Rivalries: Derrick Lewis

By Brian Knapp Aug 5, 2021


Derrick Lewis stands on the precipice of potential greatness.

The 6-foot-3, 263-pound behemoth will square off with the unbeaten Ciryl Gane for the interim Ultimate Fighting Championship heavyweight title in the UFC 265 main event this Saturday at the Toyota Center in Houston. To the winner goes a blockbuster unification bout with reigning champion Francis Ngannou—a man Lewis defeated in 2018. “The Black Beast” owns a stellar 16-5 record across his 21 appearances inside the Octagon and steps out for his latest assignment on the heels a four-fight winning streak.

As Lewis make final preparations for his hotly anticipated encounter with Gane, a look at a few of the rivalries that have helped shape his career to this point:

Shawn Jordan


“The Savage” disposed of Lewis with hook kick and follow-up punches in the second round of their UFC Fight Night 68 rematch on June 6, 2015 at the Smoothie King Center in New Orleans. Jordan—who had also beaten the former Legacy Fighting Championship titleholder in their first meeting five years prior—brought it to a close 48 seconds into Round 2 and improved to 2-0 in their head-to-head series. The American Top Team rep slowed Lewis with multiple takedowns in the first round, methodically draining his gas tank. Jordan’s chin held up remarkably well during the standup exchanges, though “The Black Beast” managed to open a cut near his left eye during a violent flurry late in Round 1. Less than a minute into the middle stanza, Jordan cracked his counterpart with an exquisite reverse hook kick and trailed him to the mat. He quickly climbed to mount and then advanced to Lewis’ back, putting him away with unanswered punches and hammerfists. Jordan remains the only man to defeat Lewis twice.

Travis Browne


“The Black Beast” withstood an all-out assault on his body to knock Browne senseless in the second round of their UFC Fight Night 105 main event on Feb. 19, 2017 at the Scotiabank Centre in Halifax, Nova Scotia. Lewis closed it out 3:12 into Round 2, as he resumed his scorched-earth policy inside the Ultimate Fighting Championship’s heavyweight division. Browne blew his chance. “Hapa” had Lewis clutching his gut and shying away from contact after a series of kicks and knees to the body in the first round. Browne let the brick-fisted New Orleans native off the hook and later encountered an overhand right that sent him to the canvas and perhaps gave him reason for pause. The one-minute respite between rounds did wonders for Lewis, who floored the 6-foot-7 Hawaiian twice in Round 2. After the second knockdown, he pounced with devastating right hands and pounded Browne unconscious before referee Mario Yamasaki arrived on the scene.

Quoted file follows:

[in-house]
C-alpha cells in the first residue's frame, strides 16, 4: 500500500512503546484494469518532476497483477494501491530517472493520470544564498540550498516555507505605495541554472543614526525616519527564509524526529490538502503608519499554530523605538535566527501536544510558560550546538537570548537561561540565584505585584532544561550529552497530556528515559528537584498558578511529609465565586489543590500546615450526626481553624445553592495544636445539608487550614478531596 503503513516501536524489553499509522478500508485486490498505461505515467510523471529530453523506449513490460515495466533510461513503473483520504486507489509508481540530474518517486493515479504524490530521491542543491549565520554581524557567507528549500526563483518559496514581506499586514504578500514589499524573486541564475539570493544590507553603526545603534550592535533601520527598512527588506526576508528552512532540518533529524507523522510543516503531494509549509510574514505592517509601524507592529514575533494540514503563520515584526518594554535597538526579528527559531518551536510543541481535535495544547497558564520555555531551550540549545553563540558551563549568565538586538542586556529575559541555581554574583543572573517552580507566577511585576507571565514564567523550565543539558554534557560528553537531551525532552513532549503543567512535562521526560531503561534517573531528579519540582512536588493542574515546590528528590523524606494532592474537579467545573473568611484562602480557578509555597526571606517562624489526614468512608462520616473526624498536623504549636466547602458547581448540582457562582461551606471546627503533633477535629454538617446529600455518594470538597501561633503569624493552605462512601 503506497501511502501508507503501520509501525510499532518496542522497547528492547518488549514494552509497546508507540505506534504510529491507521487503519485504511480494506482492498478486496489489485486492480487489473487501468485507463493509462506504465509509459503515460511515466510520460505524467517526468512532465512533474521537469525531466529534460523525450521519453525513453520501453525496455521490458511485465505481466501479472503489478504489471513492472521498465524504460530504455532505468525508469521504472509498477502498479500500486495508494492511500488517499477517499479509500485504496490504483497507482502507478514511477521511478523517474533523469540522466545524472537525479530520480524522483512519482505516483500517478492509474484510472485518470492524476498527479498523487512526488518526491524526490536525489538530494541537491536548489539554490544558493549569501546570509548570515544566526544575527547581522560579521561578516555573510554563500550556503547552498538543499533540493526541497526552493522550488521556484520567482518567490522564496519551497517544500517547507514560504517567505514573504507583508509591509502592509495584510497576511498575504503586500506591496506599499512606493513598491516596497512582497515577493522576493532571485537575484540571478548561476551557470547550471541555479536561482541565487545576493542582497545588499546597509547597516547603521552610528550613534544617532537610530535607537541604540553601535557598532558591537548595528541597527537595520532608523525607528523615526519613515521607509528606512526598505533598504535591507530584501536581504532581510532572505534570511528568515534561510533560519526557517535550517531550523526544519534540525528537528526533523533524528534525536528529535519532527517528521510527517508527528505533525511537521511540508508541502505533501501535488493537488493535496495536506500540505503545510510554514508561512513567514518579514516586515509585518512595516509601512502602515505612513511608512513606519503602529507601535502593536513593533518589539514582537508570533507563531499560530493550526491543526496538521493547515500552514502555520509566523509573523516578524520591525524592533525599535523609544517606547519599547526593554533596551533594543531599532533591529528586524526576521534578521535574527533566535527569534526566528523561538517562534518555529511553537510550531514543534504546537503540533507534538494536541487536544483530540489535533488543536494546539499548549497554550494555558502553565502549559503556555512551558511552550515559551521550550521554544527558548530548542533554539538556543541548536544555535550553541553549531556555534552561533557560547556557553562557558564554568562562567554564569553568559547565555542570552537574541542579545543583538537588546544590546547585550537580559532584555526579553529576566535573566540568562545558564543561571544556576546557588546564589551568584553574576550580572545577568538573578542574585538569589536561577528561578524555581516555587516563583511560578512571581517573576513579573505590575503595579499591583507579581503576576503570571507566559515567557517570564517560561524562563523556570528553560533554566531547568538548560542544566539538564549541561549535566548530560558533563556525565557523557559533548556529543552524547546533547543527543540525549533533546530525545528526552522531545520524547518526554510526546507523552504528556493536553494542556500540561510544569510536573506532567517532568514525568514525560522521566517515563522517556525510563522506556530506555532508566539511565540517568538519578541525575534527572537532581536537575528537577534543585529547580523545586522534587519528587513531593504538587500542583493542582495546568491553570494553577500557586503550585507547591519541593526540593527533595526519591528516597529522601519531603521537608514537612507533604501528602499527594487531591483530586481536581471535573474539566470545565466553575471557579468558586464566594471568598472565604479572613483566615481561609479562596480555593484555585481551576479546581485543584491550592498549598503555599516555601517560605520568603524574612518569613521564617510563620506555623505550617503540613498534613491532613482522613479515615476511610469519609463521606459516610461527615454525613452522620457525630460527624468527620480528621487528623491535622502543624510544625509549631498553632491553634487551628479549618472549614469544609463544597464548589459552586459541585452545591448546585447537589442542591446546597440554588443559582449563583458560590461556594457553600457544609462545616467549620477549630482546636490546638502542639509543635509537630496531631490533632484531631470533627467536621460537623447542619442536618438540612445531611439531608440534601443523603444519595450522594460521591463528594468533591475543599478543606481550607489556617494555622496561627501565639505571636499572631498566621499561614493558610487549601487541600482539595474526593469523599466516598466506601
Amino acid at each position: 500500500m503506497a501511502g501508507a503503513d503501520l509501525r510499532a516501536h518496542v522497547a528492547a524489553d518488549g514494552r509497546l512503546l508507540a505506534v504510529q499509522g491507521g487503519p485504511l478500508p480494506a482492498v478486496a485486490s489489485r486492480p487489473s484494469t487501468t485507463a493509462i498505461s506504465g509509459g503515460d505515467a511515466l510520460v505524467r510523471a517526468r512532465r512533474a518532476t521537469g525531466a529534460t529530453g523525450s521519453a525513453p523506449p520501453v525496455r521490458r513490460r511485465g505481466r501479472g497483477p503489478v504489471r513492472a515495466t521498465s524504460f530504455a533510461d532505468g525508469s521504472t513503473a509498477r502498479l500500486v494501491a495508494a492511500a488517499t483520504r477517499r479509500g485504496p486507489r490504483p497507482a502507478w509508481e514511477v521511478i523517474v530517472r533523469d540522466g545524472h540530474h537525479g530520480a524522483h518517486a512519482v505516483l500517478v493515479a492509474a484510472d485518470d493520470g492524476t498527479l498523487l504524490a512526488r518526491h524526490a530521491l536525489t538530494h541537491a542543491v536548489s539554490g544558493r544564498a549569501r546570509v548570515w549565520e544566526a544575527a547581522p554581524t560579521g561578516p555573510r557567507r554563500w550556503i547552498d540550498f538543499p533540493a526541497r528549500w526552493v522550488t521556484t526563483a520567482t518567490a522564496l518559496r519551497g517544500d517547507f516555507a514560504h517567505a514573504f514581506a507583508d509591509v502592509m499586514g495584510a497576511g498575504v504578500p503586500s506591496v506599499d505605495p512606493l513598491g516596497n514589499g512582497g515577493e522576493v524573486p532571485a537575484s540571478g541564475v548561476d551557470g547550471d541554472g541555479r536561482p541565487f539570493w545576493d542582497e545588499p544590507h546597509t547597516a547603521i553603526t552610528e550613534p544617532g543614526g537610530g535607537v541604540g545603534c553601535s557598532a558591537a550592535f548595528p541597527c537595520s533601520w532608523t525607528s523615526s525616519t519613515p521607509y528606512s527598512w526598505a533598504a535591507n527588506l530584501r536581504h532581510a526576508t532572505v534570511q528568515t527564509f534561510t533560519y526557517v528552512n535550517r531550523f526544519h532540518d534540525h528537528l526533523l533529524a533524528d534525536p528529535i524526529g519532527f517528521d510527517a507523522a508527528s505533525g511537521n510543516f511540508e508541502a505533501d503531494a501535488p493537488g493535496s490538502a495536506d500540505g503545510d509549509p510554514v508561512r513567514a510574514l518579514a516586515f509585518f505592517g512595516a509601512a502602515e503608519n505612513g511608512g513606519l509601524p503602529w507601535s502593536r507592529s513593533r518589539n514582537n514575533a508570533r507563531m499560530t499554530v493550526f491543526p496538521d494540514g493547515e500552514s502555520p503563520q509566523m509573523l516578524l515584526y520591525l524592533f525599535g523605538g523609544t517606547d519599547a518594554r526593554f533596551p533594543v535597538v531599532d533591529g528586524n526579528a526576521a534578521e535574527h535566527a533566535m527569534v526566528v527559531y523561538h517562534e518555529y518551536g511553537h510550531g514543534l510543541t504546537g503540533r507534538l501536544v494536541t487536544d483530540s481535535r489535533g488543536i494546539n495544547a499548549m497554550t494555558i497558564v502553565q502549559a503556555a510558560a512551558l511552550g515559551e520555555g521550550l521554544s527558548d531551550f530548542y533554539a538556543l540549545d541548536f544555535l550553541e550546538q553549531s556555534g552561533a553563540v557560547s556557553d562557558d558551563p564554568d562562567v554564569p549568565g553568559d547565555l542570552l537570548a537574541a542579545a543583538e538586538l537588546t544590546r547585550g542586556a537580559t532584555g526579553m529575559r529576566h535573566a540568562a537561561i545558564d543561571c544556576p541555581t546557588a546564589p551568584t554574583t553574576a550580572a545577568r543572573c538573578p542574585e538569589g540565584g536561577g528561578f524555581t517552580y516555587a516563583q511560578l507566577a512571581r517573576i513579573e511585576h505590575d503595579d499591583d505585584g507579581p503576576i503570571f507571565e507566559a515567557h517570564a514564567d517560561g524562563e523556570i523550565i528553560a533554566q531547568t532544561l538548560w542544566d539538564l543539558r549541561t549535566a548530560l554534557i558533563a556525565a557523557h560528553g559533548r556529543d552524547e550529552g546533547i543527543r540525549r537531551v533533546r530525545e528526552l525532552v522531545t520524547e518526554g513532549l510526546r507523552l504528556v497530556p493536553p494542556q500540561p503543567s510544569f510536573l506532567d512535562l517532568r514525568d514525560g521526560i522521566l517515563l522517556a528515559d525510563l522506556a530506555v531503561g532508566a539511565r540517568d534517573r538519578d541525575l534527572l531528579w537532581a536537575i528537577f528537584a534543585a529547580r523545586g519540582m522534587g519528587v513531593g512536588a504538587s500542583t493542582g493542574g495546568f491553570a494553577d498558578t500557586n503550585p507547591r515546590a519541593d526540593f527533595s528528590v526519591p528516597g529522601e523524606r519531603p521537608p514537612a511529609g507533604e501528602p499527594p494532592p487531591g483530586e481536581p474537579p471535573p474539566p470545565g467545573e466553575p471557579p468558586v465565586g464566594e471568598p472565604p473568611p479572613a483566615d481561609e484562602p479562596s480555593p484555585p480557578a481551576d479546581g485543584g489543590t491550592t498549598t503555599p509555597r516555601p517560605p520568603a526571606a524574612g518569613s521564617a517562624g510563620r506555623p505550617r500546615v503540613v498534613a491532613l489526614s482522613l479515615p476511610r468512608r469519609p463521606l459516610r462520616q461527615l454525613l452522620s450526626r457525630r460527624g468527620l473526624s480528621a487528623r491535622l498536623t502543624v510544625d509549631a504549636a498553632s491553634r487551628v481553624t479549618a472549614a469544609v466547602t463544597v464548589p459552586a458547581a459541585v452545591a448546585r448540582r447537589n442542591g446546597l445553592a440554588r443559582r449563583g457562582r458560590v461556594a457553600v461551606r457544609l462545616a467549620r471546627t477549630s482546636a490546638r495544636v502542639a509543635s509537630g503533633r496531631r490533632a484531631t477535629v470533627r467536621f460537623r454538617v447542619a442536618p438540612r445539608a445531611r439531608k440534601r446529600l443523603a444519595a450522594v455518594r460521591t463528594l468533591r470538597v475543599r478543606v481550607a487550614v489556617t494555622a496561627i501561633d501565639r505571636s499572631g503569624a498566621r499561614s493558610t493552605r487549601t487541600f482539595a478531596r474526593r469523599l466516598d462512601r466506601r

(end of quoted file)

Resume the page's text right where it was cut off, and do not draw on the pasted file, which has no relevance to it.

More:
Mark Hunt


The 2001 K-1 World Grand Prix winner kept his name relevant in the Ultimate Fighting Championship heavyweight division, as he turned away Lewis with punches in the fourth round of their UFC Fight Night 110 headliner on June 10, 2017 at Spark Arena in Auckland, New Zealand. Lewis succumbed to blows 3:51 into Round 4, his six-fight winning streak at an end. Hunt denied all three of his adversary’s takedown attempts and slowly increased the pace and intensity of his strikes. He outlanded Lewis 16-10 in the third round and 24-13 in the fourth. Late in Round 4, Hunt pushed his fading counterpart to the fence and unleashed a string of punches and elbows. Lewis doubled over and did not respond to referee Marc Goddard’s calls to fight back, prompting the stoppage.

Curtis Blaydes


Lewis took a massive step forward in a bid for another Ultimate Fighting Championship heavyweight title shot, as he knocked out the Elevation Fight Team star in the second round of their UFC Fight Night 185 main event on Feb. 20, 2021 at the UFC Apex in Las Vegas. “The Black Beast” drew it to an emphatic and frightening close 1:26 into Round 2. Blaydes enjoyed some early success with a penetrating jab and thudding leg kicks but struggled to safely close the distance. He ducked into an uppercut in the second round, froze where he stood and collapsed backward. Lewis trailed his defenseless opponent to the canvas and slammed two right hands into his exposed face before referee Herb Dean could intervene.
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